HONOLULU - There's a vaping epidemic in Hawai'i, and about 25% of high school students have already started. That's more than two times the national average.

The problem has become so widespread, advocates are pushing for a statewide ban on the sale of all flavored tobacco products.

KITV4 sat down for a Q&A with Youth council Member Alexis Cortes, and Statewide Youth Coordinator Scott Stensrud.

Q: What does it mean to be a member of the Hawaii Public Health Institute Youth Council?

A: For me, it means I get to take ownership of my own health while having meaningful conversations with my friends and peers about how we are being targeted by tobacco and vape companies. It also means I get to meet decision-makers and gain experience being an advocate. For example, I was able to attend opening day of the legislature and the Keiki Caucus event to promote our top policy priority, which is ending the sale of flavored tobacco in Hawaii. 

Q: Why is it important that we ban flavors from tobacco products?

A: We know that 8 in 10 youth who use tobacco products started with a flavored product. And we know that 95% of all tobacco users started before they were 21 years old. There's a clear connection there that tells us that flavors entice young people to try their first tobacco product -- and the nicotine does the rest. In fact, research shows that nicotine messes with the developing brain, literally changing the way we think and behave.
Q: Scott, what does this legislation do?

A: The legislation will remove thousands of fruit and candy-flavored vaping e-liquids from the market in Hawai'i as well as menthol cigarettes, flavored smokeless tobacco, and flavored cigars. Menthol and other flavors are used to mask the harshness of tobacco, making it easy for people to start smoking and become addicted to nicotine. With so many young people starting with a flavored tobacco product, a major way to reduce the use of tobacco products, including e-cigarettes, by youth is to prohibit the sale of flavors that attract them in the first place.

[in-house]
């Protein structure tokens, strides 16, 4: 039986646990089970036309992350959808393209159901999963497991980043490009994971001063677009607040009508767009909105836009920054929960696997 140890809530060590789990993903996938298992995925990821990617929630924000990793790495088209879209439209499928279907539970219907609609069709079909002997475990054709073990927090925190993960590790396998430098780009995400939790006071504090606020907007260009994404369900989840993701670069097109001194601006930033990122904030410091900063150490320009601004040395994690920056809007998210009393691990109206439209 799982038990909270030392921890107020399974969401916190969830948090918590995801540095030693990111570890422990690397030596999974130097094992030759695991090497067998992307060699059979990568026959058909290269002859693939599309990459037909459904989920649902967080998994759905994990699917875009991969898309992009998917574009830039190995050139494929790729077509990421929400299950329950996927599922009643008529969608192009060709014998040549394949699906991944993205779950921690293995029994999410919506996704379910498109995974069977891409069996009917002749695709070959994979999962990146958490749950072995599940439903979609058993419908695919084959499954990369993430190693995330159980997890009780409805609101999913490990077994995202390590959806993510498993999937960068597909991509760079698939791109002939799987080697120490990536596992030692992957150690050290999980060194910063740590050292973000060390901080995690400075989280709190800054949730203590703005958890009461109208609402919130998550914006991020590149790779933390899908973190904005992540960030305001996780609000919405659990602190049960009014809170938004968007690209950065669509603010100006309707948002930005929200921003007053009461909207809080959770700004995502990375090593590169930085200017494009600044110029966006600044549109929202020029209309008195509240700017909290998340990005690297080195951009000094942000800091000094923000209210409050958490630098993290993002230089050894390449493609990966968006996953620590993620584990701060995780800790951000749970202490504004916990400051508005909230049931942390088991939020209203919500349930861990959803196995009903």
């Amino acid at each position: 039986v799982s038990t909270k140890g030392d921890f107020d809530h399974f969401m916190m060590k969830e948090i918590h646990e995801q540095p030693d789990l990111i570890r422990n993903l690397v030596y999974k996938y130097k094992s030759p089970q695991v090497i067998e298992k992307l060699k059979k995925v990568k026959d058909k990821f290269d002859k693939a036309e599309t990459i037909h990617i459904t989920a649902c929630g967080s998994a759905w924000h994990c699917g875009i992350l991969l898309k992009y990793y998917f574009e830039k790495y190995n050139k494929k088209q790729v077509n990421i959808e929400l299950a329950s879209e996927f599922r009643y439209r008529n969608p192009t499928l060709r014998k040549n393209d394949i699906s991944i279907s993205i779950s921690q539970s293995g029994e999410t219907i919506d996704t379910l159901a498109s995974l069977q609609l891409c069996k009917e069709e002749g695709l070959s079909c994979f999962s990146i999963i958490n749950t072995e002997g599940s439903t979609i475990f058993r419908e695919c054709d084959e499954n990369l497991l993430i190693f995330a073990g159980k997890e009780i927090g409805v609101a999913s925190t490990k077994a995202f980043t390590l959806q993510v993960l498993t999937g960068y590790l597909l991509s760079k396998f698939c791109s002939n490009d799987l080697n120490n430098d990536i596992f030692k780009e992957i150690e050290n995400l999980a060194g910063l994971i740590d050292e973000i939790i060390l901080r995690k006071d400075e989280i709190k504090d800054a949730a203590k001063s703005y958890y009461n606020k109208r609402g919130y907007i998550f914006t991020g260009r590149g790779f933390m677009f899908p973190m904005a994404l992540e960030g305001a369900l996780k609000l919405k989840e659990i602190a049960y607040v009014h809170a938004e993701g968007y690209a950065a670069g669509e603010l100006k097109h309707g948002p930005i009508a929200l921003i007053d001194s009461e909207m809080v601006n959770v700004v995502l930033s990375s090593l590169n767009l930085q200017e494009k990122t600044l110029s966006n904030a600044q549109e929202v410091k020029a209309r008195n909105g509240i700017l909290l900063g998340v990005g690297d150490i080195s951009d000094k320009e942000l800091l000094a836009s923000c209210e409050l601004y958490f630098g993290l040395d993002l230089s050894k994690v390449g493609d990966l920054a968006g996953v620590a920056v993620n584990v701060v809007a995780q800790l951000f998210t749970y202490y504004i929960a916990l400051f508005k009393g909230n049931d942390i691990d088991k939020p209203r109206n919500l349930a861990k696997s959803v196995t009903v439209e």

Q: You've been working with these young advocates. How are they engaging one another -- what's working?

A:  It's awe-inspiring! We have youth advocates speaking to classrooms and assemblies of their fellow students. Over the last month, youth advocates have given more than 20 presentations to their peers, organizations -- even the Hawaii State Athletic Association and the Office of Native Hawaiian Affairs. If that weren't impressive enough, all of the videos being used in our #808novape campaign were made by students and we even have youth participating in the new Breathe Aloha murals that are going up in high schools across the state to encourage a tobacco- and vape-free life. Really, it is much more effective when youth engage with other youth. They speak the same language.
Q: I understand that you'll be here at the Capitol today for a big reveal?
A: Yes, at noon today I'll be the emcee at a press briefing on the front lawn of the Capitol where we will be unveiling our "Candy Flavored Tobacco Hooks Kids" awareness display. I'll be here with Lt. Governor Green, government officials, lawmakers, and others speaking about the impact of candy-flavored tobacco on youth. Hopefully, our legislators will get this legislation across the finish line – we'll be out there to remind them to do just that!

Monday's event will be held on the Diamond Head side of the front lawn. It's expected to begin around 12:15 p.m.